Links in times of chaos.
- Laura Schenck, whose thoughts on programming CSS are very interesting anyway, discusses a project where she had to battle specificity. Key thought:
She also asks if anyone who writes CSS should understand specificity to this degree. My answer is a firm Yes, just like you're expected to understand if- and for-loops when programming in any other language.
Specificity breeds, much like conditionals breed in imperative languages [...]. Adding specificity is adding conditional logic. Once you start adding that logic, the code-base snowballs and it becomes difficult to understand, and thus difficult to maintain.
- Rachel Andrew ponders the pros and cons of CSS4. She is afraid that people will get confused by “CSS4” because several articles said there will never be a CSS4, and the version number 4 does not align with the version numbers of existing modules. Although both are true, I seriously doubt whether the people that “CSS4” is aimed at (those I call the torso and long tail of the CSS world) are aware or care. To me, this argument is overly legalistic, in the sense that it doesn’t matter in the real world.
A much more important argument is that the announcement of “CSS4” will make people expect a list of new features that work in all browsers. In itself that’s great, and I think it would be really helpful, but the problem is that someone will have to decide what goes on the list and what does not — and the CSS WG is already stretched thin and cannot spare the time to do this. Maybe we need a community effort to help them? Worth thinking about.
- Interesting Twitter thread on why CSS is perceived as simultaneously very simple and very complicated.
Because we think it's a simple language, we don't dive deep into it like we do with "real" programming languages. background: blue; makes the background turn blue, why should we bother diving in?
But then it's time to build a layout and suddenly the combination of user agent styles and a lack of understanding in the fundamentals of CSS makes things break, or not behave how we expect them to.
- Mostly for myself: the difference between
async on script tags. Or, as Nicholas Zakas puts it:
- Do it now: <script src>
- Do it later: <script defer src>
- I don’t care when you do it, just not now: <script async src>
- Coil, the web monetization company, offers some interesting but too-much-under-the-radar thoughts on probabilistc revenue sharing. The idea is simple: if A, B, and C cooperate on a to-be-monetized article, and A is allotted 60% of the revenue, B 25% and C 15%, you simply add those probabilities to your payment pointers. Eventually a tool will draw a random and assign a specific payment to a specific author, but for now you can use a script to emulate that behaviour.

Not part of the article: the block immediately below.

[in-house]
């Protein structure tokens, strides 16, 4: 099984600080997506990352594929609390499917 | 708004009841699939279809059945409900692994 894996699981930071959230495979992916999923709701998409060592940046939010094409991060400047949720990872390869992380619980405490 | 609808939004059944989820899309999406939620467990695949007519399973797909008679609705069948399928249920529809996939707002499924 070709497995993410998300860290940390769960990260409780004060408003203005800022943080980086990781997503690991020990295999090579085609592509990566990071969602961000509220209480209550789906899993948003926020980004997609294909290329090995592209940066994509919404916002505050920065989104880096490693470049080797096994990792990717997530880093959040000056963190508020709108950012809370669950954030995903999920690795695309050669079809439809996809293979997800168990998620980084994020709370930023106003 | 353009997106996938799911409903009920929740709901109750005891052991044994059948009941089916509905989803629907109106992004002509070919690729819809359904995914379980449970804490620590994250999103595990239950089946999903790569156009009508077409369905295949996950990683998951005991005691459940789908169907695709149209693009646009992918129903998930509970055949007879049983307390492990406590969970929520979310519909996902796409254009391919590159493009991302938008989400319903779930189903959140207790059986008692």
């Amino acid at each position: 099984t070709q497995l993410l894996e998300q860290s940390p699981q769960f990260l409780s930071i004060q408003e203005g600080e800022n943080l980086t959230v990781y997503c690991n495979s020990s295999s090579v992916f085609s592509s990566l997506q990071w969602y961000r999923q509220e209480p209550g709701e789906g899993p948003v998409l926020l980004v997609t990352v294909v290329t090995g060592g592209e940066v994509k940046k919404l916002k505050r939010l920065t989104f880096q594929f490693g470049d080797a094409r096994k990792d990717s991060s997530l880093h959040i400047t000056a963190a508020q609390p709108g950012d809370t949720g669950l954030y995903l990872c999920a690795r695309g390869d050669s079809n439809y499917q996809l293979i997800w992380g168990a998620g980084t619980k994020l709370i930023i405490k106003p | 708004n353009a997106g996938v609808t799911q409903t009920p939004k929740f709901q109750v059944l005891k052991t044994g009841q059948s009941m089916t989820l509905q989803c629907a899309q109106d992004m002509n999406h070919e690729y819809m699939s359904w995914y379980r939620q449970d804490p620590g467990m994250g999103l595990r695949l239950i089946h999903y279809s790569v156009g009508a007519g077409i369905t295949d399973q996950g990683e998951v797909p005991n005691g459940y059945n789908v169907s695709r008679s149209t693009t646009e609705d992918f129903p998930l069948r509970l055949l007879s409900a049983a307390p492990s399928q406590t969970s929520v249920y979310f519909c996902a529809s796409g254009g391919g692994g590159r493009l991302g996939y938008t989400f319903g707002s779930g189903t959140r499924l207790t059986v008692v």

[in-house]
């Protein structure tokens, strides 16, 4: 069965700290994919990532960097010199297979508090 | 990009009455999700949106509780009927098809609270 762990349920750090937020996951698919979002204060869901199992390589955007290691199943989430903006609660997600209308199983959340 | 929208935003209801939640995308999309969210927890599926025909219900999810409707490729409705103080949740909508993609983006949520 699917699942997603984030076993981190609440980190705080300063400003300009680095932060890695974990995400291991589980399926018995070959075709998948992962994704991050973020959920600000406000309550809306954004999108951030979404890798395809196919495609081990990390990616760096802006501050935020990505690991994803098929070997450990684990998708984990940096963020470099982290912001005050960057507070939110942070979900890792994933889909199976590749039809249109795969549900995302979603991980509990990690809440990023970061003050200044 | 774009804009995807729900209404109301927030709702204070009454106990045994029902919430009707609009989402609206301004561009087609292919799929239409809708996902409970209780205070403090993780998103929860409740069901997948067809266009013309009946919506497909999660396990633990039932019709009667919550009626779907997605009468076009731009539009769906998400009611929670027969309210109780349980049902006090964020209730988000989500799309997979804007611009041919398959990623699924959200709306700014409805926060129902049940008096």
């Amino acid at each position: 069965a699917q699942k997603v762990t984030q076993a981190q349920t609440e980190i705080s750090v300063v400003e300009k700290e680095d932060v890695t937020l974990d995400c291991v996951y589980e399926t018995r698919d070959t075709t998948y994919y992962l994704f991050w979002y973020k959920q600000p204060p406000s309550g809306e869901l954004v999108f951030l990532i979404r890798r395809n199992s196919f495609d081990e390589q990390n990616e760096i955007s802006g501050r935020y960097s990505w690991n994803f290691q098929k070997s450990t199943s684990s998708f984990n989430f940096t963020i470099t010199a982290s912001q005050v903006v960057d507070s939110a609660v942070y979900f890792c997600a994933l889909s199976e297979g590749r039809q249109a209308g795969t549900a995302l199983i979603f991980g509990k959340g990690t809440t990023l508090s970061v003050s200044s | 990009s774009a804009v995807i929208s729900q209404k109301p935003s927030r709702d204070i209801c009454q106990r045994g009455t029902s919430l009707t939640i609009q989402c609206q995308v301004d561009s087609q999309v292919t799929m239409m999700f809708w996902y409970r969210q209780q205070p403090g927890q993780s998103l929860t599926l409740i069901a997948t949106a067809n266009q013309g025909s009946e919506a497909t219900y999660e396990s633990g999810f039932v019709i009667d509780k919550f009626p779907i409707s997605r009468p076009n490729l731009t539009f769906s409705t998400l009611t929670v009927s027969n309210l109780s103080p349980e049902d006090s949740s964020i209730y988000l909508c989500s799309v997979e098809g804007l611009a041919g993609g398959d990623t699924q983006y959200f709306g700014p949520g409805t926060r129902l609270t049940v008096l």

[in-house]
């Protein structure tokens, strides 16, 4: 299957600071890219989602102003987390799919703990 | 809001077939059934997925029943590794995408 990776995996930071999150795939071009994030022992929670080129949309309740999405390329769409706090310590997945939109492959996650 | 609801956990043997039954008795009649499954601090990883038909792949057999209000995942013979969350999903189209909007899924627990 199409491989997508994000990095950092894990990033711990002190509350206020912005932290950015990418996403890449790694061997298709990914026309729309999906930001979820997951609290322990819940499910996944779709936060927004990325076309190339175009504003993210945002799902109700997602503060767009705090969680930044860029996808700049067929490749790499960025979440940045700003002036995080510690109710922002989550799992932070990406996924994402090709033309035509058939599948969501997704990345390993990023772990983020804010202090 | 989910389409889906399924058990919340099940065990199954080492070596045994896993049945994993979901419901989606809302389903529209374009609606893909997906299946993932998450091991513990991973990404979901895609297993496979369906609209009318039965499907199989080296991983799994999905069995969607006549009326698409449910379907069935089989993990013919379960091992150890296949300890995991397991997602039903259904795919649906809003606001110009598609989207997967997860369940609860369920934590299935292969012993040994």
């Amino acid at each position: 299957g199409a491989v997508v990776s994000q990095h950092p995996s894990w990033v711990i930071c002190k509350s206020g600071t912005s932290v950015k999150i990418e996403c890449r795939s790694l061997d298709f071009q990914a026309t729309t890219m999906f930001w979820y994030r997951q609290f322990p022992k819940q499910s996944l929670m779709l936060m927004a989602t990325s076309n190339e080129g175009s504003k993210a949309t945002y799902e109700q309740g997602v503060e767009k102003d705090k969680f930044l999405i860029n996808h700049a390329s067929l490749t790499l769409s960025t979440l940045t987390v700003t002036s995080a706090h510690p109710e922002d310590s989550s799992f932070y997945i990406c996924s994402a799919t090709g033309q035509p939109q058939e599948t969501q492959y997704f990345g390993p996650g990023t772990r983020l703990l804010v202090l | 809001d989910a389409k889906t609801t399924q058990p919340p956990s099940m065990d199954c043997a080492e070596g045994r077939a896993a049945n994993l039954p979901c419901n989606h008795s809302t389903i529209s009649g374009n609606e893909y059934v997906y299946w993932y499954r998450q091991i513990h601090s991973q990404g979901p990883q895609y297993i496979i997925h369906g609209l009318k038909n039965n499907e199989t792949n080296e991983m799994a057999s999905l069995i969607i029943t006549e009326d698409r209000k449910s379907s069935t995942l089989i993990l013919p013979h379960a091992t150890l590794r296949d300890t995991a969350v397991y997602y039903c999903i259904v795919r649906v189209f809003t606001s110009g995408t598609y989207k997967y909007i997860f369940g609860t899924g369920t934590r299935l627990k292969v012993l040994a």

- Google proposes to sunset the User Agent string by freezing its version number and removing device information. The purpose here is to make fingerprinting (combining UA string, IP address, TCP/IP settings, device information and a host of other bits and pieces to accuratenly identify a web user) more difficult.
The UA string will be replaced by client hints that give web developers some information about the browser, device, and platform. These hints will likely be more generic than the UA string, and thus hamper fingerprinting.
The second problem with UA strings is the eternal arms race between clueless web developers and browser vendors, where web devs start using a certain badly-written browser detect, which forces browsers who want to end up on the good side of it to adjust their UA string, so that it gathers more and more cruft. (This is the reason every single browser string out there still starts with
Mozilla.) I do not see this arms race go away. For instance, if the new Flow browser wants to defeat new browser detects written with client hints by clueless web developers, it will most likely be forced to announce itself as Chrome. Worse: we lose the ability to accurately identify it as Flow. As a result, new browser stats will make it appear as if Chrome is even more dominant than it actually is.
Maybe we need another field Sec-CH-RealUA or something, where the browser can use its true name. On the other hand, that will be more fodder for clueless web developers and will perpetuate the arms race.
In any case, to me it seems that more-or-less-accurate browser statistics will be the most important casualty of this switch.
Related links (mostly for myself): client hints as currently implemented; discussion on a previous Safari attempt to do something similar; Blink intent to ship
- Mozilla and KaiOS Technologies are going to cooperate on future versions of KaiOS, the operating system for “smart feature phones” (read: cheap phones) that’s based on Firefox OS. Included in the article is a whole list of features Mozilla will work on, but they essentially boil down to keeping KaiOS updated for the ever-evolving web.
Remember: KaiOS is aimed at not-so-rich people from emerging markets. As of May 2019 there were about 100 million devices out there. That’s piss poor compared to iOS and especially Android, but let’s see if their use explodes or not.
Broadly speaking, these updates will mean many first-time internet users gain access to more of the web’s advanced digital services on devices that are affordable, reliable, and secure.
- Have a tip for the next Linkbait? Or a comment on this one? Let me know (or here or here).